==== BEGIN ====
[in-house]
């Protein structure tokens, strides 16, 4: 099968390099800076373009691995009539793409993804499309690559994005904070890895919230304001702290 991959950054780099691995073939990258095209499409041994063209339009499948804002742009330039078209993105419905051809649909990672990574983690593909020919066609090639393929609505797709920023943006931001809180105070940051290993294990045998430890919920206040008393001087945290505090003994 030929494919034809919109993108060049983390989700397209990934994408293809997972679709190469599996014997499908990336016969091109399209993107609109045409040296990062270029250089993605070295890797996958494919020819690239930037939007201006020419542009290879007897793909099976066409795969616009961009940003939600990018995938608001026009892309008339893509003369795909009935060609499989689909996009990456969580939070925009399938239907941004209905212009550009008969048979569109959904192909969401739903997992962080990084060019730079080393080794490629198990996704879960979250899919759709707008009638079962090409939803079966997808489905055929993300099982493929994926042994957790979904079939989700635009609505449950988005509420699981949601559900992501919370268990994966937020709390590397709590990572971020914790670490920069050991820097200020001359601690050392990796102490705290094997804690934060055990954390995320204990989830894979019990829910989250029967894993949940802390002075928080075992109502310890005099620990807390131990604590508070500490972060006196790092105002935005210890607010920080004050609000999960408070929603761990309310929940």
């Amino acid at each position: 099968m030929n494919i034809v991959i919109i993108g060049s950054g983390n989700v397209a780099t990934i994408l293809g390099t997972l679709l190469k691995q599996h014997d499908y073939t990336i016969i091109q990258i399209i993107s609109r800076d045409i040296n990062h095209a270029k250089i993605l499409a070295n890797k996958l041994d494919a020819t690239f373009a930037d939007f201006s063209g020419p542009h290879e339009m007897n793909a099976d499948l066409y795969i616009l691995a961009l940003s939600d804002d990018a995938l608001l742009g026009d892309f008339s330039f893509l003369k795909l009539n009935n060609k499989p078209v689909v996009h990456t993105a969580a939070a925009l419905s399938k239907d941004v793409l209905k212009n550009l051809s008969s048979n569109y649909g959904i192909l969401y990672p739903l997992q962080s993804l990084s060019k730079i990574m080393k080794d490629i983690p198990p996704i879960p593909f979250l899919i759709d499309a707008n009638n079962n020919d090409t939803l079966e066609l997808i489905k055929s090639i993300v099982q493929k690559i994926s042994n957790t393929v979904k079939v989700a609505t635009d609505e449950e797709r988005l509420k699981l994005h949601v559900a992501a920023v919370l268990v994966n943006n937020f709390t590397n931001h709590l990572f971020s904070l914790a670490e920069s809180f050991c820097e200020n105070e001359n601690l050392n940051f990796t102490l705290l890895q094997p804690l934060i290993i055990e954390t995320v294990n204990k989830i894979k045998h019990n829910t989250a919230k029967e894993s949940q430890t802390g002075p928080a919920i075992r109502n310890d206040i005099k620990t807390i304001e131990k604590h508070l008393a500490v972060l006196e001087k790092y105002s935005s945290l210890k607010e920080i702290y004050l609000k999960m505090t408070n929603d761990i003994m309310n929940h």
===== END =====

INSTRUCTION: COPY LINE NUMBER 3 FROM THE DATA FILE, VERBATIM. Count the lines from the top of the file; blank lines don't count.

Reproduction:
């Amino acid at each position: 099968m030929n494919i034809v991959i919109i993108g060049s950054g983390n989700v397209a780099t990934i994408l293809g390099t997972l679709l190469k691995q599996h014997d499908y073939t990336i016969i091109q990258i399209i993107s609109r800076d045409i040296n990062h095209a270029k250089i993605l499409a070295n890797k996958l041994d494919a020819t690239f373009a930037d939007f201006s063209g020419p542009h290879e339009m007897n793909a099976d499948l066409y795969i616009l691995a961009l940003s939600d804002d990018a995938l608001l742009g026009d892309f008339s330039f893509l003369k795909l009539n009935n060609k499989p078209v689909v996009h990456t993105a969580a939070a925009l419905s399938k239907d941004v793409l209905k212009n550009l051809s008969s048979n569109y649909g959904i192909l969401y990672p739903l997992q962080s993804l990084s060019k730079i990574m080393k080794d490629i983690p198990p996704i879960p593909f979250l899919i759709d499309a707008n009638n079962n020919d090409t939803l079966e066609l997808i489905k055929s090639i993300v099982q493929k690559i994926s042994n957790t393929v979904k079939v989700a609505t635009d609505e449950e797709r988005l509420k699981l994005h949601v559900a992501a920023v919370l268990v994966n943006n937020f709390t590397n931001h709590l990572f971020s904070l914790a670490e920069s809180f050991c820097e200020n105070e001359n601690l050392n940051f990796t102490l705290l890895q094997p804690l934060i290993i055990e954390t995320v294990n204990k989830i894979k045998h019990n829910t989250a919230k029967e894993s949940q430890t802390g002075p928080a919920i075992r109502n310890d206040i005099k620990t807390i304001e131990k604590h508070l008393a500490v972060l006196e001087k790092y105002s935005s945290l210890k607010e920080i702290y004050l609000k999960m505090t408070n929603d761990i003994m309310n929940h």